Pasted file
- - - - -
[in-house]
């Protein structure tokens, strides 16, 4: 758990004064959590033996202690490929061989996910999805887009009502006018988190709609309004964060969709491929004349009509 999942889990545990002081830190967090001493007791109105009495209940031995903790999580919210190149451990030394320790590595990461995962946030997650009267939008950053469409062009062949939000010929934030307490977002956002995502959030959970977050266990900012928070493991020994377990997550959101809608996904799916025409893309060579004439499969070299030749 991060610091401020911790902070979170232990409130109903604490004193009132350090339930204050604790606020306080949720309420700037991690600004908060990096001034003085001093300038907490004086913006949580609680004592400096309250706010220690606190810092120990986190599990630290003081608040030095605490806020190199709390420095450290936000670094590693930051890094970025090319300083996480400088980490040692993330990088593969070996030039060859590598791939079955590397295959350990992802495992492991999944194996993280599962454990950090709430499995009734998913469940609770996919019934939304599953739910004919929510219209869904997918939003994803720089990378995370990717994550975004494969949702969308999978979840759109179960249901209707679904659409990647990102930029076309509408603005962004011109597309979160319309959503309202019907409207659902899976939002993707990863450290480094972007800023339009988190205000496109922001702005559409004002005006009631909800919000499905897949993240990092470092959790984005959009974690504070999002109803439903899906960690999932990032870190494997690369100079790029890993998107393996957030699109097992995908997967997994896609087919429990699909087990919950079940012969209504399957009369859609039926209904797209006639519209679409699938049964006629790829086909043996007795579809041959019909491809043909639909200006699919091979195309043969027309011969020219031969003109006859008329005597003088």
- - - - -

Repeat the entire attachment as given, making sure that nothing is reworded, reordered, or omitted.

[in-house]
């Protein structure tokens, strides 16, 4: 758990004064959590033996202690490929061989996910999805887009009502006018988190709609309004964060969709491929004349009509 999942889990545990002081830190967090001493007791109105009495209940031995903790999580919210190149451990030394320790590595990461995962946030997650009267939008950053469409062009062949939000010929934030307490977002956002995502959030959970977050266990900012928070493991020994377990997550959101809608996904799916025409893309060579004439499969070299030749 991060610091401020911790902070979170232990409130109903604490004193009132350090339930204050604790606020306080949720309420700037991690600004908060990096001034003085001093300038907490004086913006949580609680004592400096309250706010220690606190810092120990986190599990630290003081608040030095605490806020190199709390420095450290936000670094590693930051890094970025090319300083996480400088980490040692993330990088593969070996030039060859590598791939079955590397295959350990992802495992492991999944194996993280599962454990950090709430499995009734998913469940609770996919019934939304599953739910004919929510219209869904997918939003994803720089990378995370990717994550975004494969949702969308999978979840759109179960249901209707679904659409990647990102930029076309509408603005962004011109597309979160319309959503309202019907409207659902899976939002993707990863450290480094972007800023339009988190205000496109922001702005559409004002005006009631909800919000499905897949993240990092470092959790984005959009974690504070999002109803439903899906960690999932990032870190494997690369100079790029890993998107393996957030699109097992995908997967997994896609087919429990699909087990919950079940012969209504399957009369859609039926209904797209006639519209679409699938049964006629790829086909043996007795579809041959019909491809043909639909200006699919091979195309043969027309011969020219031969003109006859008329005597003088």